Thursday of the Fifth Week in Ordinary Time

Reading 1: Gen. 2:18-25; Ps 128: 1-5; Gospel: Mk. 7: 24-30

The figure of Jesus I had in my mind is that of a universal man. A man, who understood, welcomed, reached out and came to save everyone. Why not? He was a king in essence, yet born in a poor  family. He was the most just man, yet his friends were sinners, zealots, criminals, prostitutes. He was condemned to die for a crime he never committed by the people for whom he worked wonders, yet he never complained. In fact, he forgave. A true imagery of a saviour.

This image shattered the very moment I read the episode of his encounter with the Syro-Phoenician woman. The dark side of every so called saviours. OK, Jesus is no less than others. A common man with his weaknesses.

Wait, that’s not supposed to be.

He is God. His disciples who wrote the gospels wouldn’t have wanted this to come out if it had the so called dark side, or moreover if it didn’t communicate a message –  that he wanted to be proclaimed. Let’s see what happened.

Jesus is at Tyre. He seeks privacy. Alas! That is one thing a celebrity can never hope for.The Syro-Phoenician woman is one among the many who intrudes into his ‘private time’. Maybe Jesus is a bit irritated. Of course his guests are oftener those who seek healing. However, in this case, the woman is expecting Jesus to heal her daughter who is away, at home. “I wanted privacy, a little rest… OK, I thought I could help you… if you brought the case to me; but, you are asking me to come with you.”Obviously that is much more irritating. Jesus tries to ignore her, but, she persists. Then, he tries to chase her away, also being a little rude; comparing her to a dog. That is the extreme. When you know someone is at your mercy, then you take to humiliating them. Not a GOD I want to worship. At this point, if I were at the place of that woman, the best I would do is turn back and go.

Now, here is the twist in the story. She isn’t disheartened. She persists (Obviously, she is better than me). The ‘dog’ that she ‘is’, its characteristics are hers too. A dog’s place is outside the house. It guards the master’s house. It is faithful, loyal and is purely at the mercy of the master, and is happy when the master pats it, always wagging its tail in expectation for more and circling around the master. The left-over bones of the master’s feast is its food.The Syro-Phoenician woman manifests her faith in the Lord. “a dog that I am, I seek your kindness O Master, throw me not the meat from your table, but the bones that you plan to waste. That would suffice to satiate my hunger.”Her persistence is rewarded.Jesus is taken up by her faith and her wish is granted. Her daughter is cured of her illness.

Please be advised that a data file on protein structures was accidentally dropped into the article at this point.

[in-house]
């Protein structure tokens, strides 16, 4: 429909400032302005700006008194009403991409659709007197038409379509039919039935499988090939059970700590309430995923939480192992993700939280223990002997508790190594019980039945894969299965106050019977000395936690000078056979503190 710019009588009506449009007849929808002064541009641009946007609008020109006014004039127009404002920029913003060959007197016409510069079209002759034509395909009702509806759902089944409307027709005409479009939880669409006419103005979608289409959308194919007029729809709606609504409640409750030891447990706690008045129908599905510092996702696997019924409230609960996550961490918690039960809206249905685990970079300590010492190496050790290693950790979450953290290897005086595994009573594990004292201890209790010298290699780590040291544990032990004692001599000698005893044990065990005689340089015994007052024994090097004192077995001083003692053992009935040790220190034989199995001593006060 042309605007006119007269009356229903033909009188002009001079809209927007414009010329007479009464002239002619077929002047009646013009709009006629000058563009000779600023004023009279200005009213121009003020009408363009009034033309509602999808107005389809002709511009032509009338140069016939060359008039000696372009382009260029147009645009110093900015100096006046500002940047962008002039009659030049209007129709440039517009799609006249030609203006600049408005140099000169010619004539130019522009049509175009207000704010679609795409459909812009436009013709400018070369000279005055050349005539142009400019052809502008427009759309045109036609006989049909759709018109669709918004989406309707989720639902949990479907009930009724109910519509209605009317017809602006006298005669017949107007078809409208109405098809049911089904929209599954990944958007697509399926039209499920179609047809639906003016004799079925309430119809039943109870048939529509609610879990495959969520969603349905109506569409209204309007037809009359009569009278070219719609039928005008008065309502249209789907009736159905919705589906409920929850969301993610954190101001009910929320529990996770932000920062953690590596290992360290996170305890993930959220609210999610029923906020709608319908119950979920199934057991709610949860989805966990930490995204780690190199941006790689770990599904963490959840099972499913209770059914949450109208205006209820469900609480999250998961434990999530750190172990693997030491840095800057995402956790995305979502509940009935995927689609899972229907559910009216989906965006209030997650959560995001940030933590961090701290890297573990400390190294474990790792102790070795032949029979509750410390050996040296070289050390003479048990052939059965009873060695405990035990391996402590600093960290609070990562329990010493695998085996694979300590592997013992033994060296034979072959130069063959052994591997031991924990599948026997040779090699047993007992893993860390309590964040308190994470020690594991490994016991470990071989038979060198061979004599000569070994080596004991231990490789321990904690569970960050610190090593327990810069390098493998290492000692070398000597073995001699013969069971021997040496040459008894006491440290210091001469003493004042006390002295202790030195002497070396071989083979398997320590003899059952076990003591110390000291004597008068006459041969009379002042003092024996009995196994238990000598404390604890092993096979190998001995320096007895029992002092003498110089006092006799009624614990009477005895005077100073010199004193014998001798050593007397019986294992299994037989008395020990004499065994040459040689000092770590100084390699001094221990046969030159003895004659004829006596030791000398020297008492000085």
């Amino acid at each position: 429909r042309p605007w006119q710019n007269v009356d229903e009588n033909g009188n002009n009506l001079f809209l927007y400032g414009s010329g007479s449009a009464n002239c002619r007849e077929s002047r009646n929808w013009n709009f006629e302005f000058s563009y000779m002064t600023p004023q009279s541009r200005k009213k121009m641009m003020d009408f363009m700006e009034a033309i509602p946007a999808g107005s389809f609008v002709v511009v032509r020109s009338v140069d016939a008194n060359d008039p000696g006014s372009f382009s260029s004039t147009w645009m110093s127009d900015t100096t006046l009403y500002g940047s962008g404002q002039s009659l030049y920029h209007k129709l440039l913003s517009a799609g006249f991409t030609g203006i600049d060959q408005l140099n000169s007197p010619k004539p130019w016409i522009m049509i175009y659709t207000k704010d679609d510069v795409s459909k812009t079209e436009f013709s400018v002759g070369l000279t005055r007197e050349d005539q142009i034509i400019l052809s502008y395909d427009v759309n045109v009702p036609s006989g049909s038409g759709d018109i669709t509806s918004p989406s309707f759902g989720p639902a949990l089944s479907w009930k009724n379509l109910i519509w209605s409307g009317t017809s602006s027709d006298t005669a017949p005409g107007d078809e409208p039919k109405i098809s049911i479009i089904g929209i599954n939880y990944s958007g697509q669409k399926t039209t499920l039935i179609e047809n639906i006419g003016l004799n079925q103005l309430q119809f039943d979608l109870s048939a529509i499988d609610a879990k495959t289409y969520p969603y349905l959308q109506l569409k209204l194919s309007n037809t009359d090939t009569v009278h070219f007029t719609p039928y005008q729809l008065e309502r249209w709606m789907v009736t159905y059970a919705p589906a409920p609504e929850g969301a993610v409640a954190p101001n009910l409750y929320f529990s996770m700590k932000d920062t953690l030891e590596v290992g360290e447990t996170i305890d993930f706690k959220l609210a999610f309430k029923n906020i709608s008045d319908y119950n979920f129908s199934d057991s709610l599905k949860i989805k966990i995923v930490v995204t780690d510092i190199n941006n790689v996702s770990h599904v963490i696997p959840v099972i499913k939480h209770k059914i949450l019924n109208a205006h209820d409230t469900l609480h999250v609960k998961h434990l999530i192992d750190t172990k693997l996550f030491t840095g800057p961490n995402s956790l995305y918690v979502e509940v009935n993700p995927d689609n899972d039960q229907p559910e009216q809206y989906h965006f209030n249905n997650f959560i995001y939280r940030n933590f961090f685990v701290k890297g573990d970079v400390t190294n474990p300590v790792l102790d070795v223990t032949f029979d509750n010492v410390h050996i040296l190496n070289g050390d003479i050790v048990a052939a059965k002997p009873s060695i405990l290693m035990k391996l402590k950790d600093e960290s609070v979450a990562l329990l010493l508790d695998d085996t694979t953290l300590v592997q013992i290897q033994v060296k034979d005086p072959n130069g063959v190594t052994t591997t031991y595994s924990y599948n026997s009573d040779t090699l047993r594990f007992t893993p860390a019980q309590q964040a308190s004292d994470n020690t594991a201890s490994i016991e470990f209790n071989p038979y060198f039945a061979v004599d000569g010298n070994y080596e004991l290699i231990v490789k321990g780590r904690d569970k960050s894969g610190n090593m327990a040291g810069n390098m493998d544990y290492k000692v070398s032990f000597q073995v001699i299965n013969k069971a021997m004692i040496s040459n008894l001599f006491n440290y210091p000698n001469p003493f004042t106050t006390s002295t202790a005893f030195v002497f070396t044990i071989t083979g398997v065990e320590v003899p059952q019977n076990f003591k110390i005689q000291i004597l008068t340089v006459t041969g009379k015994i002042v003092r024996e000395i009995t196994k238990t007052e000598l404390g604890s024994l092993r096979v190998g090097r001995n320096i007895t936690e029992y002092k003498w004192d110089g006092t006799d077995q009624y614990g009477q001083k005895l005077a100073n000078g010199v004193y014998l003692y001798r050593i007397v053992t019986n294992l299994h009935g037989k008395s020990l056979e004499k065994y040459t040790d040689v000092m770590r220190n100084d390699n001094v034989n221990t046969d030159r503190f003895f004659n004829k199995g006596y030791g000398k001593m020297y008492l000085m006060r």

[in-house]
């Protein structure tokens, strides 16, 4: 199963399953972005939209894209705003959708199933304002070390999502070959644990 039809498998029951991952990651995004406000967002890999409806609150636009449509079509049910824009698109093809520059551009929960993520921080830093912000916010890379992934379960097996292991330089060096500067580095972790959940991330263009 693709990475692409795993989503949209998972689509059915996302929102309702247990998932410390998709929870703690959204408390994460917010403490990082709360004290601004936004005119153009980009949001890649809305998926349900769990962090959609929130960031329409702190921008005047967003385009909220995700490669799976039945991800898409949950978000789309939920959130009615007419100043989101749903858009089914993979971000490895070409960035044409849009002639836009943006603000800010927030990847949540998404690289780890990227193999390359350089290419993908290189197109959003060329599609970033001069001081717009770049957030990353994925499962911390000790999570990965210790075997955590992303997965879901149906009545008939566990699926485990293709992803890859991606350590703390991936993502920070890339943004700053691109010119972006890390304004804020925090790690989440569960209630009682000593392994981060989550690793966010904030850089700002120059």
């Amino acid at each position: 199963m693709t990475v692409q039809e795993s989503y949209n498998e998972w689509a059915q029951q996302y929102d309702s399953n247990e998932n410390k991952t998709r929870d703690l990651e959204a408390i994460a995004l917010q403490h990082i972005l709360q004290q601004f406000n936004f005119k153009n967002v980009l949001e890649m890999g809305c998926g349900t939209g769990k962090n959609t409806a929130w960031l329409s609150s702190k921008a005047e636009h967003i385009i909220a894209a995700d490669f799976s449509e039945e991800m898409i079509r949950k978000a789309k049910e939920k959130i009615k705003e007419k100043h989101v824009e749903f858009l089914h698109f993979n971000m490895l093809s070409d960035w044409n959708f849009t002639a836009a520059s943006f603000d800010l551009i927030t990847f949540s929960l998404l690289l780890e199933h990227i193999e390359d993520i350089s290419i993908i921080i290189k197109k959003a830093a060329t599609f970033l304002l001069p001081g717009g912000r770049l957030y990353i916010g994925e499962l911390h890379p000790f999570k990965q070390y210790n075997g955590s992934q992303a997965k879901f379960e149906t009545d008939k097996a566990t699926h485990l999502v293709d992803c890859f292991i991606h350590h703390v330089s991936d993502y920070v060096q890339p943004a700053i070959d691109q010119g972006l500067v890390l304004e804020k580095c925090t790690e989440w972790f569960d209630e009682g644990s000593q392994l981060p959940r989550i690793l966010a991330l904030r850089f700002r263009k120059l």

The gospel of today teaches us the value of perseverance. It is not just about perseverance. It is also about learning to make the best out of the negativities in life, like this woman who transforms an insult thrown at her into one of the greatest proclamation of faith. In fact, we see in the gospels that Jesus healed those who came to him, mostly the chosen people. And he tells them all invariably, “your faith has saved you.” However, it is the gentiles, the ‘godless’, who exhibited the greater faith… they are healed from a distance. Jesus didn’t have to touch them or go to them… as in the case of this Syro-Phoenician woman and the Roman centurion. He doesn’t forget to laud them.

So, I think Jesus was not being rude. But, he was teaching us all a lesson. He is asking us to have greater faith. For great things are expected of those who have been given more. “Lord, I do believe. Help my unbelief.”

Picture Courtesy 

1 COMMENT

  1. There three characters that can be easily recognized in the woman of today’s Gospel
    1. Her Deep Faith
    2. Her Attitude of Humility
    3. Her Perseverance
    I feel these qualities only can take us closer to God and Man

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